10:00 am Nov. 21, 2012
New York Mets Chief Operating Officer Jeff Wilpon made some news on Tuesday, discussing negotiations with R.A. Dickey and David Wright even as he insisted the Mets weren't publicly discussing negotiations with R.A. Dickey and David Wright.
In listing the team's priorities in dealing with Wright and Dickey, Wilpon inserted an alternative into the discussion that hadn't been mentioned by general manager Sandy Alderson.
While maintaining that signing them both to long-term deals was the "first preference," Wilpon told ESPN's Adam Rubin this:
"That has been the first preference. The second preference is probably to keep them and have them play out the season. The third preference would be to trade them. They're both important to the franchise and fan favorites. So we'd like to keep it that way."
So here's the thing. Trading Dickey and/or Wright would be a public relations disaster for the Mets this winter, but that would be a masterstroke compared to letting them stick around and then losing them for nothing next winter.
In that scenario, the Mets would likely lose them for nothing but draft pick compensation, as they did with Jose Reyes after the 2011 season. Their failure to turn Reyes into a package of players who could help the team's young talent base, when the team lacked even the capacity to retain Reyes long-term, is one of the primary failures of the team's front office in recent years.
Now consider the idea that the Mets are struggling to sign Dickey and Wright this winter, when both can only negotiate with the Mets, and the team has the opportunity to rework a pair of 2013 options that underpay Wright and especially Dickey, relative to what players of their talent would earn. That leverage would disappear next winter, just as all of Major League Baseball will have roughly $50 million more in their coffers to spend, thanks to a national television deal taking effect in 2014.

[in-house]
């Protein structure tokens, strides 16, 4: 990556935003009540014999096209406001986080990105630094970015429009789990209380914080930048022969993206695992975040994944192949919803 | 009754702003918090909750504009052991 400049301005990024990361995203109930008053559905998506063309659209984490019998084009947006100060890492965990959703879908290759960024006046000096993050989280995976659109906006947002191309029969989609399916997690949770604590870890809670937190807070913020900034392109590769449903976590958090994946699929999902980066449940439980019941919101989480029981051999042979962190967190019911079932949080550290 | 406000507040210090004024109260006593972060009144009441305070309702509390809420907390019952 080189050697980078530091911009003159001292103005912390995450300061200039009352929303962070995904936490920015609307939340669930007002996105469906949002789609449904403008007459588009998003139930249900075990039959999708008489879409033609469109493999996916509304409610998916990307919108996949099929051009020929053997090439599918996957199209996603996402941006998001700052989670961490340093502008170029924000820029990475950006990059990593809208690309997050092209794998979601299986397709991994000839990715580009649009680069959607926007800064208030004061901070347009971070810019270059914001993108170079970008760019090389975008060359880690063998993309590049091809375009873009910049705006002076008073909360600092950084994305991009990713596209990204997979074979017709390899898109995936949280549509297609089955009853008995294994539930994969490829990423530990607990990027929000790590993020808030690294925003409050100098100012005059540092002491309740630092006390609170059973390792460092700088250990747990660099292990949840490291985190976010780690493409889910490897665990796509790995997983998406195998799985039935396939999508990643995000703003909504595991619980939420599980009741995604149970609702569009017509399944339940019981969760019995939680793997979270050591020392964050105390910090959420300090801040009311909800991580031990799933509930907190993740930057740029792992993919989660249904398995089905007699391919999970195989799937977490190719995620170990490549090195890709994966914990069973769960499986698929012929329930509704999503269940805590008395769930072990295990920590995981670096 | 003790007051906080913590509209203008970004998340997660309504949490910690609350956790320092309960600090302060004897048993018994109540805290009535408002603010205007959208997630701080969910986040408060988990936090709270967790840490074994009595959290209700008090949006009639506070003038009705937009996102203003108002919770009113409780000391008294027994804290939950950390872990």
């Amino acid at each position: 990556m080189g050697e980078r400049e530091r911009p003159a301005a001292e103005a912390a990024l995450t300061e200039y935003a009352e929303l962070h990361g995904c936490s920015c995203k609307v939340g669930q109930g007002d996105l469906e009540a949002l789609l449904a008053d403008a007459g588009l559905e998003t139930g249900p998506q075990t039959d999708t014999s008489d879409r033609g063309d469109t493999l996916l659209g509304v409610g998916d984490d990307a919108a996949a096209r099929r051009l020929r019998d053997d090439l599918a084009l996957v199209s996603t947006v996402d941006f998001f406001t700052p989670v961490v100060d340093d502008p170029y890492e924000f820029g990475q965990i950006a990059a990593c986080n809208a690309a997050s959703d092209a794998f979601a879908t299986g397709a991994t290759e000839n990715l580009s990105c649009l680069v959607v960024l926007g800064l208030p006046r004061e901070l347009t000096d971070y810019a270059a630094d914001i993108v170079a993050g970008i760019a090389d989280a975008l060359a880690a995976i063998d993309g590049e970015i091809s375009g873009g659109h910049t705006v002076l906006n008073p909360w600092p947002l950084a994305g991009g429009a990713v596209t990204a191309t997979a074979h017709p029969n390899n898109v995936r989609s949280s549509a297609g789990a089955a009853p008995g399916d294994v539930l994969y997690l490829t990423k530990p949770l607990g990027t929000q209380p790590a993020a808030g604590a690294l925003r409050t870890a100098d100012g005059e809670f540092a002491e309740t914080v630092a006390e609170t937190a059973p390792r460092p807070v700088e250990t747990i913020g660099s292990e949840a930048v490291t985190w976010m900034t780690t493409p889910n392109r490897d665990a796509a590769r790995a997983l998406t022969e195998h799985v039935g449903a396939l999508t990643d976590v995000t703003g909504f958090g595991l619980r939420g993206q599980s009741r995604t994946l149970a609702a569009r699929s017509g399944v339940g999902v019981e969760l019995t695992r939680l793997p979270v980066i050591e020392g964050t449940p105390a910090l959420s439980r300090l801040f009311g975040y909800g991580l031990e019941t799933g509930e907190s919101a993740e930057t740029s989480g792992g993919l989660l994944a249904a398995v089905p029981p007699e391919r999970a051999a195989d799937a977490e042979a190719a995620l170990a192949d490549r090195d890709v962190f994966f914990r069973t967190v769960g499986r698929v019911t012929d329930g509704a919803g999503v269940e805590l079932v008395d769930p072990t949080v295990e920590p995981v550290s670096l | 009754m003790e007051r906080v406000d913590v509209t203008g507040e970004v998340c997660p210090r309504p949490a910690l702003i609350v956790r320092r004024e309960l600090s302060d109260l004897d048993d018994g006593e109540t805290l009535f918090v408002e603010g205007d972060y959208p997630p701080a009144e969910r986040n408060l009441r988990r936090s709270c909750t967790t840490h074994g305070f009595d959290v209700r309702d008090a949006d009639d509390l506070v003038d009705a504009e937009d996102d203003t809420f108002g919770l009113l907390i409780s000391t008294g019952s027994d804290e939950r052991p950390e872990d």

As it stands now, Wright and Dickey are easily going to be the best player and pitcher on the free agent market (unless the Yankees let Robinson Cano test the market as well). The competition will likely get expensive, and fast.
Never mind that Alderson, as recently as last Friday, discussed a need for clarity over the next two weeks. That would allow the team to move forward with a plan, one way or the other. But historically, that has not been the Wilpon way.
Instead, keeping Dickey and Wright around for 2013 to sell some tickets for an ownership group still desperately in need of short-term capital would, again, be precisely what the Mets did with Reyes in 2011.
In terms of the Mets' future, that would be the very worst scenario of all.
Elsewhere in New York sports:
A dominant Carmelo Anthony made quick work of the New Orleans Hornets, 102-80.
The Nets played Mike D'Antoni's Lakers tough, but fell in Los Angeles, 95-90.
Hiroki Kuroda is coming back.
An epic battle ended with top-ranked Indiana outlasting Georgetown in overtime, 82-72, at the Barclays Center.
Rutgers officially joined the Big Ten on Tuesday.
Jack Taylor of Grinnell scored 138 points in a game Tuesday.
The Red Bulls' plans include Americans, which is a nice change.